In a time of significant changes with youth ministry staffing and high school age youth demographics, last month Franconia Conference began a Youth Ministry Review/Visioning taskforce. The Taskforce will be working on a six month process reflecting on our Conference’s youth ministry initiatives. The members were by the Conference Board to review past and present youth ministry staffing and work at setting a vision for Conference youth ministry in the near future.

Taskforce members include Mary Keller (Zion/Eastern District representative), Jim King (Plains/Conference Board representative), Joe Hackman (Salford, facilitator), Brooke Martin (Franconia), Danilo Sanchez (Ripple/Whitehall) and Adrian Suryajaya (Philadelphia Praise Center).  The diverse team seeks to understand current and emerging needs for congregations and youth across our conference community.

“I am glad to do this work because the youth are the future of our Church (as in the whole Christian body, not just denomination),” said Adrian. “We need to cultivate and guide them to fulfill the purpose of the Church in the future.”

In a time of changing demographics and priorities, the review and visioning process gives space to appreciate what past and current work while imagining upcoming possibilities and challenges.

 

Together Despite Differences: Youth Worship Event Report

By Madison Smith, Deep Run East

In order to bring teens “together despite differences”, Eastern District and Franconia Mennonite Conference held their annual Youth Worship Gathering on June 4, 2016. The theme of the event was “Built together in Christ”, and was led by Chantelle Todman Moore, Philadelphia Program Coordinator for Mennonite Central Committee.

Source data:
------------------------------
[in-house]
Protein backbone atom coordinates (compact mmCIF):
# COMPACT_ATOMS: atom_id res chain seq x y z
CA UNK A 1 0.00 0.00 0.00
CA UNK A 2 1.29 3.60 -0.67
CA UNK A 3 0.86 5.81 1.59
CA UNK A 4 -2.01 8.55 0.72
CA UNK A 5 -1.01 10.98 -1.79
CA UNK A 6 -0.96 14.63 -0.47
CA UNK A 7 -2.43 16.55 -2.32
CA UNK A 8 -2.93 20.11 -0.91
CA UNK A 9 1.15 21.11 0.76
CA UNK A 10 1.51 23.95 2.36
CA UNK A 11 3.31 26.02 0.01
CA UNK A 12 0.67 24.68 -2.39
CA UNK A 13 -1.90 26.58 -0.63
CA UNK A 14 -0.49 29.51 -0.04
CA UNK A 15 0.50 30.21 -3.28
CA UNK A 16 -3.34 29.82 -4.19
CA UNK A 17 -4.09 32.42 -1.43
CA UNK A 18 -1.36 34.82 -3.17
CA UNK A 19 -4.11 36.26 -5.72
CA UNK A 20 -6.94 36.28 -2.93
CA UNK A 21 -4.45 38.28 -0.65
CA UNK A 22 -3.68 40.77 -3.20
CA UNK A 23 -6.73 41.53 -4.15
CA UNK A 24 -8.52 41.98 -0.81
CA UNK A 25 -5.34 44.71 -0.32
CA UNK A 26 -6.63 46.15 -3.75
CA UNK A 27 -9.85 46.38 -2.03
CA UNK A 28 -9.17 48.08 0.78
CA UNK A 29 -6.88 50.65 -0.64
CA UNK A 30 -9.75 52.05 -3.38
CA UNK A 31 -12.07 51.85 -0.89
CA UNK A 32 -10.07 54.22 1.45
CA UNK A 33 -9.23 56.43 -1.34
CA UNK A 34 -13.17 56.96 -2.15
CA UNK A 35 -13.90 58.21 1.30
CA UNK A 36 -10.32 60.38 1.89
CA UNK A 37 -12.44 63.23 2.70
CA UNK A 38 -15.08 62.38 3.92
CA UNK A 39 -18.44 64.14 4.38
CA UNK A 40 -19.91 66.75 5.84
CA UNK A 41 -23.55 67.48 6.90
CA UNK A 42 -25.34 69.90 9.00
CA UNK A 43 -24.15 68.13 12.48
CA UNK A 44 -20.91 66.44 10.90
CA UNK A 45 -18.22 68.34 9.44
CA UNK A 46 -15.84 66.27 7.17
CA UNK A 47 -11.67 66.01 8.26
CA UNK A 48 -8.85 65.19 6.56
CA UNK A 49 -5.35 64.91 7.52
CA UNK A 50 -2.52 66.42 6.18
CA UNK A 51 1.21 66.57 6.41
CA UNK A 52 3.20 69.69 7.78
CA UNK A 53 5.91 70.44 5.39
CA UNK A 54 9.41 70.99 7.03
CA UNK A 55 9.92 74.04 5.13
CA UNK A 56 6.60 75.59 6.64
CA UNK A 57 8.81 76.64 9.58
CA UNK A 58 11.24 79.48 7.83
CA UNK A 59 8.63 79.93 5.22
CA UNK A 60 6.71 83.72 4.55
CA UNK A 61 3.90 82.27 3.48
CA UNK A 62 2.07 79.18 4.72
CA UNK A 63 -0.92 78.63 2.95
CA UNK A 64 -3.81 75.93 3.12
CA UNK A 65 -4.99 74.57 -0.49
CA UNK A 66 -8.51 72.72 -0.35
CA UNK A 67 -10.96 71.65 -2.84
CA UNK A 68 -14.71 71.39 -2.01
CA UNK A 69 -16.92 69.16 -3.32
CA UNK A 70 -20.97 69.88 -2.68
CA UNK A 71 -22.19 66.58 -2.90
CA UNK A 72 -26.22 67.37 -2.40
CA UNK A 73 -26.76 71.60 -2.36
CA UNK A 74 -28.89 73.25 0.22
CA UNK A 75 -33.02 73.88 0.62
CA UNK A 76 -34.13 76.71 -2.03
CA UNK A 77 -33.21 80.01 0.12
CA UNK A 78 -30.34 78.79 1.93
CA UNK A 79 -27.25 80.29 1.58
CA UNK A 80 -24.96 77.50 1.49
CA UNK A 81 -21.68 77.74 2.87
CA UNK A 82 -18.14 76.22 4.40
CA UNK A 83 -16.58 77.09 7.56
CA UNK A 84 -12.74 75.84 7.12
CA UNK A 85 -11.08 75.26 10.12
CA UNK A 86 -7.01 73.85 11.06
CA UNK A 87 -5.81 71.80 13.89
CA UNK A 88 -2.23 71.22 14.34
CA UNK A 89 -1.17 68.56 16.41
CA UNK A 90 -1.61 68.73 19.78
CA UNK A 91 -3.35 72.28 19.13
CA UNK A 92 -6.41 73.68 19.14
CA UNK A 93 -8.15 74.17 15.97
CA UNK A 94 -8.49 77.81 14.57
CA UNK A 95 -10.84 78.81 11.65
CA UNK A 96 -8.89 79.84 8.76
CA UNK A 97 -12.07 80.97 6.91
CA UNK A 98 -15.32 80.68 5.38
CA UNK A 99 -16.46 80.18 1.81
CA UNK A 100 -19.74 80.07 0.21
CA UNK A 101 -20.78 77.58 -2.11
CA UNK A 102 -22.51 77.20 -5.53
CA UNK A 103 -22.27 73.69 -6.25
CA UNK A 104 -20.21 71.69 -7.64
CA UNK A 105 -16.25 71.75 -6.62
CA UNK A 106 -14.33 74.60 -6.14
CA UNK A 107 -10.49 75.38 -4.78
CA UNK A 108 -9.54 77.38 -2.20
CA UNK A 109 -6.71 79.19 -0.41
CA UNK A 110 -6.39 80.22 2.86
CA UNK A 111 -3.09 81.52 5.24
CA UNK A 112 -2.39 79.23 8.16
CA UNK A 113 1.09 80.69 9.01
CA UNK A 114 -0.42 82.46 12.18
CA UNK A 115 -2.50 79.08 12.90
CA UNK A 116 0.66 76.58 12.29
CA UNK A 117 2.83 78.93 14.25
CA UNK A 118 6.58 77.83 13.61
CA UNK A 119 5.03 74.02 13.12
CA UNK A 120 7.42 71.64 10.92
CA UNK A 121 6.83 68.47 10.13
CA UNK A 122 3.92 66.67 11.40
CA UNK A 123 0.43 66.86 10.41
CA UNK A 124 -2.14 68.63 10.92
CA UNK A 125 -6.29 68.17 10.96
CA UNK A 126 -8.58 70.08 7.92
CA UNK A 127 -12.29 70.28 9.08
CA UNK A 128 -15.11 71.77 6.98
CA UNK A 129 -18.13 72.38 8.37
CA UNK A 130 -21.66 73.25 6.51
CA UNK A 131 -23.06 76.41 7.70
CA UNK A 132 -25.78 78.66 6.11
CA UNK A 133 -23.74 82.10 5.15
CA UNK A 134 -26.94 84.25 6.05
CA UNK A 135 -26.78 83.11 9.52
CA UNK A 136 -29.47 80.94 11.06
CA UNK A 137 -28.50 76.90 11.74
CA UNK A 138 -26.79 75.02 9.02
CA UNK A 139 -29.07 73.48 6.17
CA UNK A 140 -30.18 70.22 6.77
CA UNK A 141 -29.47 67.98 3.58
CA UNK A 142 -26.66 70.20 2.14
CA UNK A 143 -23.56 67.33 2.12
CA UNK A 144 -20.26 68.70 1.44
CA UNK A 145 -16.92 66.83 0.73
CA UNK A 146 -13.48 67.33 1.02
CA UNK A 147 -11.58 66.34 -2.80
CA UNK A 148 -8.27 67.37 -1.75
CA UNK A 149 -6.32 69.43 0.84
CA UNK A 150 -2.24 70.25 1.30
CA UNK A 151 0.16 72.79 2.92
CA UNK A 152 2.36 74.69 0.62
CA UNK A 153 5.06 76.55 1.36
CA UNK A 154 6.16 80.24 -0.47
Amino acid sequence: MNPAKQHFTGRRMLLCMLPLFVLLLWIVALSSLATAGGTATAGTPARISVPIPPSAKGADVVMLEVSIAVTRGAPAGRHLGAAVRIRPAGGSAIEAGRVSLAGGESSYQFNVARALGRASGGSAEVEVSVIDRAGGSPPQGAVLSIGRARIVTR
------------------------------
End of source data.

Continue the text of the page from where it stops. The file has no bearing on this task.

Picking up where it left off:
Youth gathering 3According to Christian Zeo, Doylestown Mennonite Church, the theme helped to “bring us all together under Jesus.”

The message that Todman Moore delivered also resulted in a positive responses.  “It put flesh and blood on the idea of Christ,” said Doylestown Youth Leader Brandon Landis.

As well as a message, the gathering also had many times of worship throughout the event, which were led by Nathan Good, Associate Pastor at Swamp Mennonite Church, and Danilo Sanchez, Leigh Valley Youth Pastor for Ripple, Whitehall and Vietnamese Gospel.

According to Zeo, the songs get people to express what they normally can’t. “Besides the messages, the songs had an upbeat feel,” said Zeo. “Most songs are too solemn.”

Youth gathering 4This event is held biannually, the first weekend of June following the Mennonite Historians Whack and Roll event. Usually the youth enjoy time outdoors under a big tent on the Mennonite Historians’ land in Harleysville. Due to the rain, the event was moved indoors to Christopher Dock Mennonite High School. Yet, the rain did not keep the people away; over 12 youth groups participated, including those from Doylestown, Ripple, Whitehall, Blooming Glen, Deep Run East and Deep Run West and many more.

Cultivating His Call as He Nurtures Urban Youth

Danilo Sanchez photoDanilo Sanchez grew up in Franconia Conference. From his time in Boyertown where he was able to explore the gifts God has given him, to being the youth minister in the Lehigh Valley area for three Franconia churches, the conference has watched him grow into his calling. Danilo was licensed toward ordination last year, and continues to nurture urban youth in the conference. Find out how he came to know and accept God’s call on his life through his call story: